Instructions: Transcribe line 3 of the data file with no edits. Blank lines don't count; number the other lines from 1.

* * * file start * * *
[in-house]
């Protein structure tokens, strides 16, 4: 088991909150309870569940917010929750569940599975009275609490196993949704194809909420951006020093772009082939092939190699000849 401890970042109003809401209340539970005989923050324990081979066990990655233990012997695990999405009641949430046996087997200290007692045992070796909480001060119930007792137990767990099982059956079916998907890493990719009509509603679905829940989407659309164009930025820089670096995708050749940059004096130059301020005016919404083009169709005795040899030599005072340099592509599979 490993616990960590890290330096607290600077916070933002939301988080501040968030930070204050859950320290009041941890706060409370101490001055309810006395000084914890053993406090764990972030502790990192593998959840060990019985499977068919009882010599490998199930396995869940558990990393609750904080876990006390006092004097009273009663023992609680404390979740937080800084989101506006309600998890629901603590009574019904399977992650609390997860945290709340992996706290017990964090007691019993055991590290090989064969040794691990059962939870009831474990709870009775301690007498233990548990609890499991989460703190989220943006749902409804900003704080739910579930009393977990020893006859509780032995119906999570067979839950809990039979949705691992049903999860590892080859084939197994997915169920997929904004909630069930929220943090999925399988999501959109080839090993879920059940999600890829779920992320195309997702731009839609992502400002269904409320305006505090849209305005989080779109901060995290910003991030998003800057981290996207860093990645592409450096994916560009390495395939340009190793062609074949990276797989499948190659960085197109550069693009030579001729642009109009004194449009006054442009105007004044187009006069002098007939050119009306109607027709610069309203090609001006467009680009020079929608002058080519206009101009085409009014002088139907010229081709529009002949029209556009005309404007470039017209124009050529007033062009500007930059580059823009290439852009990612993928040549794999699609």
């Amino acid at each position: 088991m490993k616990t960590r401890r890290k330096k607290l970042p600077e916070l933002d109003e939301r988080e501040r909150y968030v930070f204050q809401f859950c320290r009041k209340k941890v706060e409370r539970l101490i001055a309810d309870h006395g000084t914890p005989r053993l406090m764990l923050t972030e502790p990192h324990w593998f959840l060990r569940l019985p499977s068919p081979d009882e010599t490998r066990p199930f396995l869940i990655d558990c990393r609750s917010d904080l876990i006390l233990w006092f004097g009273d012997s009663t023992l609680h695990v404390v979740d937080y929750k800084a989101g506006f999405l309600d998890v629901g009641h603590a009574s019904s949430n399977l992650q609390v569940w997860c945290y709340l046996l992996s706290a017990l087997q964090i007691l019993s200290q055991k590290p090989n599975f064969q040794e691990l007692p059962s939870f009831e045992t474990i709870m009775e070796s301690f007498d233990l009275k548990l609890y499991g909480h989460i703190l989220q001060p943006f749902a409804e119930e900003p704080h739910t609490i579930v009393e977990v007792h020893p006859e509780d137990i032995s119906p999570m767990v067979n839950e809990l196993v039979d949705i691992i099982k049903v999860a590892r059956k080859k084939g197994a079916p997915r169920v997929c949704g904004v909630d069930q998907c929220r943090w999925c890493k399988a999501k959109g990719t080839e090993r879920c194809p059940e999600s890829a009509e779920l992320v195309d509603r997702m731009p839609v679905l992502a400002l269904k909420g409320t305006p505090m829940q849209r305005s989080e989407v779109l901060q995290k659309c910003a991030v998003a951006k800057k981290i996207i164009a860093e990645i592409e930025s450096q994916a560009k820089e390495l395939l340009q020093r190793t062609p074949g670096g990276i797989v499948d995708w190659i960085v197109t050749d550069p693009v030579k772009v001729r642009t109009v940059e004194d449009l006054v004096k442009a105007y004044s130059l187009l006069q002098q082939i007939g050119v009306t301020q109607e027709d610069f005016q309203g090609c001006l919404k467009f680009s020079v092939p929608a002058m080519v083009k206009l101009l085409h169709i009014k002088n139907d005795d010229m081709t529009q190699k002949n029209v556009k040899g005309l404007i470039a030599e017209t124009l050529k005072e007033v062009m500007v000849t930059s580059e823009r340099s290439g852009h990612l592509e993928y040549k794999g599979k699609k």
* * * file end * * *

């Amino acid at each position: 088991m490993k616990t960590r401890r890290k330096k607290l970042p600077e916070l933002d109003e939301r988080e501040r909150y968030v930070f204050q809401f859950c320290r009041k209340k941890v706060e409370r539970l101490i001055a309810d309870h006395g000084t914890p005989r053993l406090m764990l923050t972030e502790p990192h324990w593998f959840l060990r569940l019985p499977s068919p081979d009882e010599t490998r066990p199930f396995l869940i990655d558990c990393r609750s917010d904080l876990i006390l233990w006092f004097g009273d012997s009663t023992l609680h695990v404390v979740d937080y929750k800084a989101g506006f999405l309600d998890v629901g009641h603590a009574s019904s949430n399977l992650q609390v569940w997860c945290y709340l046996l992996s706290a017990l087997q964090i007691l019993s200290q055991k590290p090989n599975f064969q040794e691990l007692p059962s939870f009831e045992t474990i709870m009775e070796s301690f007498d233990l009275k548990l609890y499991g909480h989460i703190l989220q001060p943006f749902a409804e119930e900003p704080h739910t609490i579930v009393e977990v007792h020893p006859e509780d137990i032995s119906p999570m767990v067979n839950e809990l196993v039979d949705i691992i099982k049903v999860a590892r059956k080859k084939g197994a079916p997915r169920v997929c949704g904004v909630d069930q998907c929220r943090w999925c890493k399988a999501k959109g990719t080839e090993r879920c194809p059940e999600s890829a009509e779920l992320v195309d509603r997702m731009p839609v679905l992502a400002l269904k909420g409320t305006p505090m829940q849209r305005s989080e989407v779109l901060q995290k659309c910003a991030v998003a951006k800057k981290i996207i164009a860093e990645i592409e930025s450096q994916a560009k820089e390495l395939l340009q020093r190793t062609p074949g670096g990276i797989v499948d995708w190659i960085v197109t050749d550069p693009v030579k772009v001729r642009t109009v940059e004194d449009l006054v004096k442009a105007y004044s130059l187009l006069q002098q082939i007939g050119v009306t301020q109607e027709d610069f005016q309203g090609c001006l919404k467009f680009s020079v092939p929608a002058m080519v083009k206009l101009l085409h169709i009014k002088n139907d005795d010229m081709t529009q190699k002949n029209v556009k040899g005309l404007i470039a030599e017209t124009l050529k005072e007033v062009m500007v000849t930059s580059e823009r340099s290439g852009h990612l592509e993928y040549k794999g599979k699609k």